Hawaii is a series of islands created through volcanic activity. However, when we honeymooned there seven years ago, it was the one major thing we didn’t fit into our itinerary, despite Aaron’s affinity for geology. Therefore, we were determined to explore it this time.
We had a delayed start after being up so late for the sunset and stars atop Mauna Kea the night prior. We were additionally groggy from the early morning wake-up call kindly provided by the vociferous chicken coop across the street from our rental. Throw in a stop in Hilo on our way to admire the banyans, and it was after noon before we reached the Volcanoes National Park.
A large section was closed due to toxic vog (volcanic gas – fog), but we were still able to hit a few of the major sites.
We started with the Thurston Lava Tube. I was surprised to find it rather lackluster. The paved trail dutifully herds the tourists in a short loop through the electrically-lit tube and back out. I took a few pictures, but we didn’t spend much time there. As an avid hiker, I much prefer the local Ape Caves for my lava tube adventures.
Next, we hit Devastation Trail. We weren’t out for a major hike, so we only hit a couple key sections. We stumbled upon a beautiful spider, and I found myself wishing for a macro lens (not for the first time, and next on my list to join my equipment lineup).
We walked along the road up to the closed section to admire the rising steam. This wasn’t quite close enough for a couple of our group, but I wasn’t feeling in the mood to ignore the “closed” signs (and I wouldn’t advise readers to do so). I was content to be ready to document their falling into a hidden lava tube.
Next on the list, we wanted to get down to the sea arch and the petroglyphs. However, we were short on time as we were also trying to catch sunset at the rim. We got about halfway down the hill before we realized we simply wouldn’t make it down and back up in time. Reluctantly, we turned around. Next time.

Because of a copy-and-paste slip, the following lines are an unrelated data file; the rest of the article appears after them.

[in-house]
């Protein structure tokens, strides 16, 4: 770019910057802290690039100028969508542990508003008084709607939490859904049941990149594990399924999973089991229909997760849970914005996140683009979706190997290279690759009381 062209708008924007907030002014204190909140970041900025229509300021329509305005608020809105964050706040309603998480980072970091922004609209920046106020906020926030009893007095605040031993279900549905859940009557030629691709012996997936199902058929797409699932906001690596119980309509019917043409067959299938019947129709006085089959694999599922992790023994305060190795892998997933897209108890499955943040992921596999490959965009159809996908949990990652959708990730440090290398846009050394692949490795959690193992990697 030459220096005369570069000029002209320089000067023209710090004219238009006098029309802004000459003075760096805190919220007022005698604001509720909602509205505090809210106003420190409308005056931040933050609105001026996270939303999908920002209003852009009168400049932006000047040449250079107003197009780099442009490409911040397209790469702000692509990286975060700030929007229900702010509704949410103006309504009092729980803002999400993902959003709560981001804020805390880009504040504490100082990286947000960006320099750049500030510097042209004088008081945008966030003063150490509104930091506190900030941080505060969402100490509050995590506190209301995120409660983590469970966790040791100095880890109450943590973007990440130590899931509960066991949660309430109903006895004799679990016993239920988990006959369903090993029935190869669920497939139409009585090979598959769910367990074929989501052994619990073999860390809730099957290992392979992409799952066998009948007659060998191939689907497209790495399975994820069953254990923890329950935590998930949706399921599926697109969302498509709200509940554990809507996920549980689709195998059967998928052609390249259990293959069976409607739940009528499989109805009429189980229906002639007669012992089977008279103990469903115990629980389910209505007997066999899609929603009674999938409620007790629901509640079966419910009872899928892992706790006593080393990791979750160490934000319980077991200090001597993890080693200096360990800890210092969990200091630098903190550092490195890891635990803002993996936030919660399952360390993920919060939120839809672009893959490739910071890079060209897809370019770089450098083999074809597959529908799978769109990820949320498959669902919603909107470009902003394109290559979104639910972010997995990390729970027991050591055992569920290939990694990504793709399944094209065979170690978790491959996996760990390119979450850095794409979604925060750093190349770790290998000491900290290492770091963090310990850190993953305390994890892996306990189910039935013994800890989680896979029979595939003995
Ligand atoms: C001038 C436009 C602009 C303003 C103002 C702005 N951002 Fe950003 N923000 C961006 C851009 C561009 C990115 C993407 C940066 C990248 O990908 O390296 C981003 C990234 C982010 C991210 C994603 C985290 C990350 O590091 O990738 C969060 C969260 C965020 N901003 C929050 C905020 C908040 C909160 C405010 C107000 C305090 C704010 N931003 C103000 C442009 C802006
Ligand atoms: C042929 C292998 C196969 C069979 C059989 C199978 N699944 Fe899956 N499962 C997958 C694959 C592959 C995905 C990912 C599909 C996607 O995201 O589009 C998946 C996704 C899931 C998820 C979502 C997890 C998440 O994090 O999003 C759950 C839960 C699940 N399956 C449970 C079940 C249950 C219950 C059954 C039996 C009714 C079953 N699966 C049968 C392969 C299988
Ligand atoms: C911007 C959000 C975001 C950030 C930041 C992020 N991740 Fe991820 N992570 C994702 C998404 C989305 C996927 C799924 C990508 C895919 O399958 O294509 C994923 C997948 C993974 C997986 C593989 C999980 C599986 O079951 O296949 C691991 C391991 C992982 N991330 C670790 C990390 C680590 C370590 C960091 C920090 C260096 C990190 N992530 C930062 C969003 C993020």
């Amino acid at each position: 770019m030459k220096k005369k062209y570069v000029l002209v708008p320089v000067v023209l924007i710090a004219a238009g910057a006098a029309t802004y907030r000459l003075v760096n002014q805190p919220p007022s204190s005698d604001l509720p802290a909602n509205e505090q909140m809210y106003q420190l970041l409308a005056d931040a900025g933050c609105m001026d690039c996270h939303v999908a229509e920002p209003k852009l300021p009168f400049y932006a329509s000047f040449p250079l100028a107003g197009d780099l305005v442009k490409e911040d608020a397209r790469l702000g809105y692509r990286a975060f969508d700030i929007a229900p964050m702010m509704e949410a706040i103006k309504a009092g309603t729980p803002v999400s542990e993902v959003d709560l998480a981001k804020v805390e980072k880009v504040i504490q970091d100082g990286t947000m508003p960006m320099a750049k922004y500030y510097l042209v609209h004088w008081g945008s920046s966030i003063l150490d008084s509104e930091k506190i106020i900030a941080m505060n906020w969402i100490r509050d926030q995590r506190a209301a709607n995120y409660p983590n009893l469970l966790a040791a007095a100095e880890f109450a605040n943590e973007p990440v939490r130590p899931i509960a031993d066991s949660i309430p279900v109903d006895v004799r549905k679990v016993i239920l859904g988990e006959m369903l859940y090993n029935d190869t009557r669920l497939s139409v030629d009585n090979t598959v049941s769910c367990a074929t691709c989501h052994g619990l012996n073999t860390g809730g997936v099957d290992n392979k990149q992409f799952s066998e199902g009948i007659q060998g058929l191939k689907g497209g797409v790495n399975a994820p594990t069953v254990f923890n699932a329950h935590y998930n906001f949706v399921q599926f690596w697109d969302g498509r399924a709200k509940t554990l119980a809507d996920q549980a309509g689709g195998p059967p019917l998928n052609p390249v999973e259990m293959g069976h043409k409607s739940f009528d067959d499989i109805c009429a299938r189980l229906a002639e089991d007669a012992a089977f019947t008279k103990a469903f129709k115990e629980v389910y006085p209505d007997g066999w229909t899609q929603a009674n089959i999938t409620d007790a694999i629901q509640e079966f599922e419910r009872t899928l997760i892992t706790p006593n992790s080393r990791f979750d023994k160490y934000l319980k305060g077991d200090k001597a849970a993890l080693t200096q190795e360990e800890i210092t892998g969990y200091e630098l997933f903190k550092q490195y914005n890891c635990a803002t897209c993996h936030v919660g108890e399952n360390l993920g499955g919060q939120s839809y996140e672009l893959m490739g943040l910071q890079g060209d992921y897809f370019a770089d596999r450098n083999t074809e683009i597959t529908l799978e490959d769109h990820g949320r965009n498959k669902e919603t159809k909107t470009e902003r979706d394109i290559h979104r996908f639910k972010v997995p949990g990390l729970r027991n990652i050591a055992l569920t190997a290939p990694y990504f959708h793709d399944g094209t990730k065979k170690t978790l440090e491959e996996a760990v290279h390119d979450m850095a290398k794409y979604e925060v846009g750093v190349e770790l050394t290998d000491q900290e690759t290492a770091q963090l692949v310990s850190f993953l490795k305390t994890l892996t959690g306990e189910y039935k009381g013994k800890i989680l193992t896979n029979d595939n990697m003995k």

On our way back up the hill, we came upon a field with several steam vents that the adventurers couldn’t pass up. I wasn’t going to be left behind, so I cautiously followed, mildly fearing that each step would punch through hollow ground. We were worried a ranger might yell at us, but we escaped unscathed and with steamy pictures in-hand, so all was well.
We made it up to the rim in time for the sunset, and nature decided to gift us with a beautiful double rainbow.
Most departed after that, especially as it began to rain. We stuck around for true darkness to fall, taking refuge in the Jagger Museum. In the absence of sunlight, the crater showed its true colors (literally), and I was surprised to see that it glowed so brightly. We snapped a few pictures, but it was kind of miserable in the rain, so we didn’t stick around long.
Overall, I would have liked to have had a bit more time to explore, and I would have preferred clear skies (does it get dark enough to capture stars over that fiery glow?). We should have dedicated a full day, but I’m not disappointed with what we were able to accomplish.
I suppose this just gives us a reason to go back!